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When two magnets are placed within appropriate proximity and released, the attractive force will perform work and bring them together. Work is performed overcoming friction. Can we measure a reduction in the total energy of the magnetic field?

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Note: $dW=\vec{F}\cdot d\vec{l}$ and $\vec{F}=q \frac{d\vec{l}}{dt}\times \vec{B}$ so $dW=(q \frac{d\vec{l}}{dt}\times \vec{B})\cdot d\vec{l}=q(d\vec{l}\times\frac{d\vec{l}}{dt})\cdot \vec{B}=0$ –  kηives May 15 '12 at 0:07
    
@kηives not for pure magnetic dipoles. See physics.stackexchange.com/questions/10565/… –  kleingordon May 15 '12 at 1:02
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2 Answers 2

Yes, if you can measure the energy stored in the magnetic field, you should find that it is reduced when two magnetic dipoles come together. By way of explanation: the potential energy of a pair of aligned, end-to-end, identical magnetic dipoles can be found using the equation in this Wikipedia article, plugging in $\vec{m}_j = \vec{m}_k = m\hat{z}$, $\vec{e}_{jk} = \hat{z}$, and $\vec{r}_{jk} = r\hat{z}$ to get

$$U = -\frac{\mu_0}{4\pi r^3}\bigl(3 (m)(m) - m^2\bigr) = -\frac{\mu_0 m^2}{2\pi r^3}$$

Here $r$ is the distance between the dipoles and $m$ is their dipole moment. This energy is stored in the dipoles' mutual magnetic field. As they get closer, the energy drops.

It's worth noting that the work done to bring these dipoles together is actually performed by the electric force, for real magnetic dipoles which consist of current loops.

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This would mean that you could "use up" a permanent magnet if you kept doing the experiment over and over? The magnet could lose all magnetism to work performed? –  Ike May 15 '12 at 1:15
    
No, not for an ideal magnet. –  David Z May 15 '12 at 1:33
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@David: The work is done by the force keeping the currents in the loops, which might be electric, or it might be Pauli exclusion. The major dipoles are also spinning electrons which are not really current loops, and in this case, the best interpretation is that the magnetic field is doing the work directly. B can do work on spinning charges, just not on moving point particles. –  Ron Maimon May 15 '12 at 6:13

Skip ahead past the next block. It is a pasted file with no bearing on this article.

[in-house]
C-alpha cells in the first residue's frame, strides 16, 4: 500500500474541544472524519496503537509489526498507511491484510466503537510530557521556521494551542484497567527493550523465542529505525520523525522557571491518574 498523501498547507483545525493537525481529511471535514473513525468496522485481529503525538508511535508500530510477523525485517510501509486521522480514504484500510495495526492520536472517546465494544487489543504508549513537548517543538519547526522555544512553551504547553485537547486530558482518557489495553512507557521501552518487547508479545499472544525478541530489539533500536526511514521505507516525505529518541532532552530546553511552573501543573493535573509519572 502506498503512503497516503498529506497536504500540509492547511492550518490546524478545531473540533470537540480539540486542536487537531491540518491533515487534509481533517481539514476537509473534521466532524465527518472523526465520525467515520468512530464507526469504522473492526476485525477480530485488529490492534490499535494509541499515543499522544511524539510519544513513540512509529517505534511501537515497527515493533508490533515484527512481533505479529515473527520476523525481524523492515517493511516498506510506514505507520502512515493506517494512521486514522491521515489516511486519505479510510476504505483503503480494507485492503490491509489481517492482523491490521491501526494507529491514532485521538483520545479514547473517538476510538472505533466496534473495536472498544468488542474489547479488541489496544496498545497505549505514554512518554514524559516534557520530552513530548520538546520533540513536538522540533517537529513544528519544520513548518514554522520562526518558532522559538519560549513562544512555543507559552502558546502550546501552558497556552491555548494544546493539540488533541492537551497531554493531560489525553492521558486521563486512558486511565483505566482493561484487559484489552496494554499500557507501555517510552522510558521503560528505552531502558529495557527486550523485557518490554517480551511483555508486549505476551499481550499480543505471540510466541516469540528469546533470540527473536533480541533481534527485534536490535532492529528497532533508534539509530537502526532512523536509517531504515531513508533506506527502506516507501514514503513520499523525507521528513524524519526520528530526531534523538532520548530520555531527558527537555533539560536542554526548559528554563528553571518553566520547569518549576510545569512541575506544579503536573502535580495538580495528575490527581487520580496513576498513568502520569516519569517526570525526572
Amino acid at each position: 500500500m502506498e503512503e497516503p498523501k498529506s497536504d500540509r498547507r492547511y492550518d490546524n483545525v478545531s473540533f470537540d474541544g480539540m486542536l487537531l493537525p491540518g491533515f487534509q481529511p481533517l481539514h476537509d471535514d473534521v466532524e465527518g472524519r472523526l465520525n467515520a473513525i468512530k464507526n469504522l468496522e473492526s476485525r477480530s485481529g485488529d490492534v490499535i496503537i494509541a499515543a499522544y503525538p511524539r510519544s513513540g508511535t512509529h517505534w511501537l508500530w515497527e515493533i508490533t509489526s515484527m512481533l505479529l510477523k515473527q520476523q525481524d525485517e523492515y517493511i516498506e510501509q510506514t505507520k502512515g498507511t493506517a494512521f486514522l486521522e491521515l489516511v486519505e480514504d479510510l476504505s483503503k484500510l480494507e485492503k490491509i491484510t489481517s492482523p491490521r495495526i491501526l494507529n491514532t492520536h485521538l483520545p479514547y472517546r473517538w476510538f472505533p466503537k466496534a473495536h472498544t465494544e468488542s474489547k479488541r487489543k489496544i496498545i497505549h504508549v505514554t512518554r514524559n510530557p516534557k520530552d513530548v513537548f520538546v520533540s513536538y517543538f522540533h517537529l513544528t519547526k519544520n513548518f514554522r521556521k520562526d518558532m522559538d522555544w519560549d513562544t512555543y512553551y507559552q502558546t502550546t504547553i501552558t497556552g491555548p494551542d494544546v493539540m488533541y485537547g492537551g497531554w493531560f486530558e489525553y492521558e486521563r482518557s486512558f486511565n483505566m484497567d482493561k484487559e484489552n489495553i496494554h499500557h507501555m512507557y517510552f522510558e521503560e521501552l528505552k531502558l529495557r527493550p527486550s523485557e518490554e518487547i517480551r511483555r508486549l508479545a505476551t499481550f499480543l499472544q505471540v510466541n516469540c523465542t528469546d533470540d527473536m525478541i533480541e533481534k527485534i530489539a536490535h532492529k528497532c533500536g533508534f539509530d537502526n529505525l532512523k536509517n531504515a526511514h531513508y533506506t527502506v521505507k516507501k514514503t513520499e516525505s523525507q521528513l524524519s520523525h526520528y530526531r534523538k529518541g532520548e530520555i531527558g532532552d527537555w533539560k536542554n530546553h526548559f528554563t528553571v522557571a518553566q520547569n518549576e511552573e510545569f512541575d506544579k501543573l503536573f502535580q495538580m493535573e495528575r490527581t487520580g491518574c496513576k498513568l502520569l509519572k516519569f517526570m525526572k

No, the best interpretation is not that the magnetic field is doing the work directly - not unless the magnetic attraction between electron spins is the sole major contributor to magnetic attraction, and if that were the case, paramagnetism would be a lot stronger than it is. The electrical attraction between the displaced electrons and the nuclei is also important. I suppose one could say that direct magnetic force is partly involved, but it is not the sole agent. –  David Z May 15 '12 at 19:23
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From the statements offered I can only assume that we don't actually KNOW the answer. If the magnetic field strength is reduced due to the work performed, either the magnet goes inert or the energy is replaced from somewhere else. My original question was more of a conservation of energy thing and the answered must be "it must be magic".

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No. Your question was "Can we measure a reduction in the total energy of the magnetic field?" and the answer is yes. There is some discussion about the work, but this does not change the answer. –  tmac May 16 '12 at 21:50
    
@Don it appears likely that you are the original poster of the question, but I note two different accounts. That state of affairs is largely discouraged on Stack Exchange. I can merge the two account if you desire. Just tell me which one you would like to be the master. –  dmckee May 16 '12 at 21:58
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